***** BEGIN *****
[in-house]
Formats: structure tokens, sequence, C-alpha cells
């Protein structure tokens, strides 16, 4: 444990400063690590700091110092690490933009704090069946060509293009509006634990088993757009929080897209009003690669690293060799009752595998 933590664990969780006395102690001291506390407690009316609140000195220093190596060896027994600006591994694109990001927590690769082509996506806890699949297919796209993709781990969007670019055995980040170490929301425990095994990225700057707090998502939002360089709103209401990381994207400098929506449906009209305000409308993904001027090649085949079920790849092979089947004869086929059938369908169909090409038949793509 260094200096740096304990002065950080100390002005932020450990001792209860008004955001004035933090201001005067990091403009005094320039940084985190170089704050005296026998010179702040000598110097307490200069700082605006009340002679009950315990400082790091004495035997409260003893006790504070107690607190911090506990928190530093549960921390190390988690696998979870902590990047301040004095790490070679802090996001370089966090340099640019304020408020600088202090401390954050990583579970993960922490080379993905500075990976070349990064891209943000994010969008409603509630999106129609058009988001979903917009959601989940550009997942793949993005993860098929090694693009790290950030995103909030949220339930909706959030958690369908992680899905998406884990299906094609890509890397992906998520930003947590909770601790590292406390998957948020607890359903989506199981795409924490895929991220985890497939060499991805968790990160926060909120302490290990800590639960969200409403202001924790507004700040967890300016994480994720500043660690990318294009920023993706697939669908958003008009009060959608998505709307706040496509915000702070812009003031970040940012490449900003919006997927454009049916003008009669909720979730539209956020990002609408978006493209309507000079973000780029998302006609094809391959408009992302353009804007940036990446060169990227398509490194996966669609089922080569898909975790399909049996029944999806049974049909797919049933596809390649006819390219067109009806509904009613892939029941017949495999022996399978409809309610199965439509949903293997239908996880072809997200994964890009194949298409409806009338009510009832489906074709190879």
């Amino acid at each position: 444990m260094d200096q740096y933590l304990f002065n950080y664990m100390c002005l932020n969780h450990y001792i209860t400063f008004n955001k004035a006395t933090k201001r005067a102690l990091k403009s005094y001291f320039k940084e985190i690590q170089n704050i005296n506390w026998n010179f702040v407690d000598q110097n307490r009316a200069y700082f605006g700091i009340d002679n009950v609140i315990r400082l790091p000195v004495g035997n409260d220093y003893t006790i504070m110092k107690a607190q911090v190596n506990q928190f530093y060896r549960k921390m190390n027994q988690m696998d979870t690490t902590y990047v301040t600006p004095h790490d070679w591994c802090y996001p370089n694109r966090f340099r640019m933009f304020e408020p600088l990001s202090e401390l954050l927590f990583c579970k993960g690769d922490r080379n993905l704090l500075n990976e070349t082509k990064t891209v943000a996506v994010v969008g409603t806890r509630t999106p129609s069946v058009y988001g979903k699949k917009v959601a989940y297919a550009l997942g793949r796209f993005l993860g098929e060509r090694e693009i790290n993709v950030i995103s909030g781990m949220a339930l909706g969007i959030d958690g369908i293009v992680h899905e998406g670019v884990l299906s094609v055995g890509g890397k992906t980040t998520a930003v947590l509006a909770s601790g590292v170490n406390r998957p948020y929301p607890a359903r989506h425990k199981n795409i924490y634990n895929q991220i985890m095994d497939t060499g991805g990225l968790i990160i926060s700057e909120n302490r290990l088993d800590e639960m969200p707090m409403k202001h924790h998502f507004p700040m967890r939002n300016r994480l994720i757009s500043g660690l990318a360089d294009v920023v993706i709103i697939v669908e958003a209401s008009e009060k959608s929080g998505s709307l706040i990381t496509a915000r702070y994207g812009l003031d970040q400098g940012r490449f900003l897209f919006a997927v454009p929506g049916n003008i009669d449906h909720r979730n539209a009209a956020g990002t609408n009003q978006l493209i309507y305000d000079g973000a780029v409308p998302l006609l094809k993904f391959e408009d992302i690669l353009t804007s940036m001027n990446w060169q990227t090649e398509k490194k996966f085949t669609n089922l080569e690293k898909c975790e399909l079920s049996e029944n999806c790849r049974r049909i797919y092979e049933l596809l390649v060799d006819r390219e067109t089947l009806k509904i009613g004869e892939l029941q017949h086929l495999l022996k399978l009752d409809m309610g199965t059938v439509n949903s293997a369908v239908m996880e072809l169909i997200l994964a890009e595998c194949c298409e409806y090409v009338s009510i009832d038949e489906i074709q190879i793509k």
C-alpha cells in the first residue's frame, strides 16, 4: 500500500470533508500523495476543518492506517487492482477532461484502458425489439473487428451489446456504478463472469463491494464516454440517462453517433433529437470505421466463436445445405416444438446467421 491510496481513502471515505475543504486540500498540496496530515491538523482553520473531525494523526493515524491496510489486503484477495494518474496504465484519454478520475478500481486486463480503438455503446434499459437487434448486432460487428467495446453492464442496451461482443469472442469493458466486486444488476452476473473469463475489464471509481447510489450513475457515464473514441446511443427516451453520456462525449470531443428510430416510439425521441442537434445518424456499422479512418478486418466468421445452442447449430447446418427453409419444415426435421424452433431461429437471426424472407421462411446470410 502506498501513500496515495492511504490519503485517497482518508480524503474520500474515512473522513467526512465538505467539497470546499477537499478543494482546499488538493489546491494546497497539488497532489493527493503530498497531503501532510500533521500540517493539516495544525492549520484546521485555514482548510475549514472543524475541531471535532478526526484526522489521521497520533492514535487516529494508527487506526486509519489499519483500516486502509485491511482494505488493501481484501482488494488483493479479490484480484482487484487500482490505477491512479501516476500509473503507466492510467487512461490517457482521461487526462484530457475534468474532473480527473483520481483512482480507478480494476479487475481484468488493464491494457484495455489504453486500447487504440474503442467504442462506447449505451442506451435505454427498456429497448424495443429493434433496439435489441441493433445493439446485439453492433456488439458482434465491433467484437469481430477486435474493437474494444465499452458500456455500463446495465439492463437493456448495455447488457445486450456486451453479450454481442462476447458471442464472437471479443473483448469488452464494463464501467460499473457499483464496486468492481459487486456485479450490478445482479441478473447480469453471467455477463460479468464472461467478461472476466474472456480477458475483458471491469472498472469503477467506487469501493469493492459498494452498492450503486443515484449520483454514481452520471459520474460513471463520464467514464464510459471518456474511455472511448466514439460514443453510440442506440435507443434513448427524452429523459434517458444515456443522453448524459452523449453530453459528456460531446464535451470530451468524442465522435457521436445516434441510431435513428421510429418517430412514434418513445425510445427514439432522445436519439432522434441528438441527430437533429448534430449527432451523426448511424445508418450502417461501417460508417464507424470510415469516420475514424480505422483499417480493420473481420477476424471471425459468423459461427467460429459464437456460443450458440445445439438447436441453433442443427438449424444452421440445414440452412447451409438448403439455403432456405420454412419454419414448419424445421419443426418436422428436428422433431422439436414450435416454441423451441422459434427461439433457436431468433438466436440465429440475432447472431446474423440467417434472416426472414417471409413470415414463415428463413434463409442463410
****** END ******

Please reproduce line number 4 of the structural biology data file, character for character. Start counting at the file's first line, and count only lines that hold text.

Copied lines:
């Amino acid at each position: 444990m260094d200096q740096y933590l304990f002065n950080y664990m100390c002005l932020n969780h450990y001792i209860t400063f008004n955001k004035a006395t933090k201001r005067a102690l990091k403009s005094y001291f320039k940084e985190i690590q170089n704050i005296n506390w026998n010179f702040v407690d000598q110097n307490r009316a200069y700082f605006g700091i009340d002679n009950v609140i315990r400082l790091p000195v004495g035997n409260d220093y003893t006790i504070m110092k107690a607190q911090v190596n506990q928190f530093y060896r549960k921390m190390n027994q988690m696998d979870t690490t902590y990047v301040t600006p004095h790490d070679w591994c802090y996001p370089n694109r966090f340099r640019m933009f304020e408020p600088l990001s202090e401390l954050l927590f990583c579970k993960g690769d922490r080379n993905l704090l500075n990976e070349t082509k990064t891209v943000a996506v994010v969008g409603t806890r509630t999106p129609s069946v058009y988001g979903k699949k917009v959601a989940y297919a550009l997942g793949r796209f993005l993860g098929e060509r090694e693009i790290n993709v950030i995103s909030g781990m949220a339930l909706g969007i959030d958690g369908i293009v992680h899905e998406g670019v884990l299906s094609v055995g890509g890397k992906t980040t998520a930003v947590l509006a909770s601790g590292v170490n406390r998957p948020y929301p607890a359903r989506h425990k199981n795409i924490y634990n895929q991220i985890m095994d497939t060499g991805g990225l968790i990160i926060s700057e909120n302490r290990l088993d800590e639960m969200p707090m409403k202001h924790h998502f507004p700040m967890r939002n300016r994480l994720i757009s500043g660690l990318a360089d294009v920023v993706i709103i697939v669908e958003a209401s008009e009060k959608s929080g998505s709307l706040i990381t496509a915000r702070y994207g812009l003031d970040q400098g940012r490449f900003l897209f919006a997927v454009p929506g049916n003008i009669d449906h909720r979730n539209a009209a956020g990002t609408n009003q978006l493209i309507y305000d000079g973000a780029v409308p998302l006609l094809k993904f391959e408009d992302i690669l353009t804007s940036m001027n990446w060169q990227t090649e398509k490194k996966f085949t669609n089922l080569e690293k898909c975790e399909l079920s049996e029944n999806c790849r049974r049909i797919y092979e049933l596809l390649v060799d006819r390219e067109t089947l009806k509904i009613g004869e892939l029941q017949h086929l495999l022996k399978l009752d409809m309610g199965t059938v439509n949903s293997a369908v239908m996880e072809l169909i997200l994964a890009e595998c194949c298409e409806y090409v009338s009510i009832d038949e489906i074709q190879i793509k």